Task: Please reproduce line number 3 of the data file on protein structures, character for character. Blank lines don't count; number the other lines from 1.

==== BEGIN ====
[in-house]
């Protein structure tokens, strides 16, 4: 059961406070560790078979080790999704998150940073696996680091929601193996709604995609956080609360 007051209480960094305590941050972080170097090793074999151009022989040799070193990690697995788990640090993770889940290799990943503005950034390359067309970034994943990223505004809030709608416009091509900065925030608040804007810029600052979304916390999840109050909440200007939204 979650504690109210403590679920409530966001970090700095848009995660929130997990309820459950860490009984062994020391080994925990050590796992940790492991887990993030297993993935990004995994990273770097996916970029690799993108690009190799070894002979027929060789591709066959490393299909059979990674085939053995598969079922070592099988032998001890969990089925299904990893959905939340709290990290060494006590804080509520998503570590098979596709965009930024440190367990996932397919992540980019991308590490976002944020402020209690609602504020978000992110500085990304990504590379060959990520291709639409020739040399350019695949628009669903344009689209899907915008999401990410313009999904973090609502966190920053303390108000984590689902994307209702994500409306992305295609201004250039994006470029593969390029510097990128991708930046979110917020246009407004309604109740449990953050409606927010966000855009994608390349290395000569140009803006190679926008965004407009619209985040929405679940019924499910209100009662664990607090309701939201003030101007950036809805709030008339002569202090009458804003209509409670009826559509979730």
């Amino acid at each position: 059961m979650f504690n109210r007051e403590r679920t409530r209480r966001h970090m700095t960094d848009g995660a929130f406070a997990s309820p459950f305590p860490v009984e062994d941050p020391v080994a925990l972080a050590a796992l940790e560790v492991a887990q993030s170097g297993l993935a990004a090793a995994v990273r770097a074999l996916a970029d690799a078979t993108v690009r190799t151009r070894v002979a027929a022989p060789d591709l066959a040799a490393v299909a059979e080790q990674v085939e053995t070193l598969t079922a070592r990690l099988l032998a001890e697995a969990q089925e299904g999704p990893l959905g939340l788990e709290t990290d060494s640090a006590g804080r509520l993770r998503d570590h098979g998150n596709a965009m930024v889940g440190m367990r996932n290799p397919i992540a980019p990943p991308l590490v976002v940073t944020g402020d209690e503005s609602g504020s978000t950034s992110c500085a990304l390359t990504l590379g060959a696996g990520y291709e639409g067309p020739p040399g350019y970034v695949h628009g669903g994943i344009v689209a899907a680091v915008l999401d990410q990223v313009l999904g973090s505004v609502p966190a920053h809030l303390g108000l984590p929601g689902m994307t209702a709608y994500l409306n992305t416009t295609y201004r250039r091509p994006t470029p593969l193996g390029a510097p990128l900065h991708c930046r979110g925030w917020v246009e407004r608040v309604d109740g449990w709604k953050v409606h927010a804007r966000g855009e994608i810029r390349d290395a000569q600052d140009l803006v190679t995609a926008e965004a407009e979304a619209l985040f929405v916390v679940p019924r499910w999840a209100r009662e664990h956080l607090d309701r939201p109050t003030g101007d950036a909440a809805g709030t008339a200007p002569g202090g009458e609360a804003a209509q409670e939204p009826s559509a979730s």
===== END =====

């Amino acid at each position: 059961m979650f504690n109210r007051e403590r679920t409530r209480r966001h970090m700095t960094d848009g995660a929130f406070a997990s309820p459950f305590p860490v009984e062994d941050p020391v080994a925990l972080a050590a796992l940790e560790v492991a887990q993030s170097g297993l993935a990004a090793a995994v990273r770097a074999l996916a970029d690799a078979t993108v690009r190799t151009r070894v002979a027929a022989p060789d591709l066959a040799a490393v299909a059979e080790q990674v085939e053995t070193l598969t079922a070592r990690l099988l032998a001890e697995a969990q089925e299904g999704p990893l959905g939340l788990e709290t990290d060494s640090a006590g804080r509520l993770r998503d570590h098979g998150n596709a965009m930024v889940g440190m367990r996932n290799p397919i992540a980019p990943p991308l590490v976002v940073t944020g402020d209690e503005s609602g504020s978000t950034s992110c500085a990304l390359t990504l590379g060959a696996g990520y291709e639409g067309p020739p040399g350019y970034v695949h628009g669903g994943i344009v689209a899907a680091v915008l999401d990410q990223v313009l999904g973090s505004v609502p966190a920053h809030l303390g108000l984590p929601g689902m994307t209702a709608y994500l409306n992305t416009t295609y201004r250039r091509p994006t470029p593969l193996g390029a510097p990128l900065h991708c930046r979110g925030w917020v246009e407004r608040v309604d109740g449990w709604k953050v409606h927010a804007r966000g855009e994608i810029r390349d290395a000569q600052d140009l803006v190679t995609a926008e965004a407009e979304a619209l985040f929405v916390v679940p019924r499910w999840a209100r009662e664990h956080l607090d309701r939201p109050t003030g101007d950036a909440a809805g709030t008339a200007p002569g202090g009458e609360a804003a209509q409670e939204p009826s559509a979730s």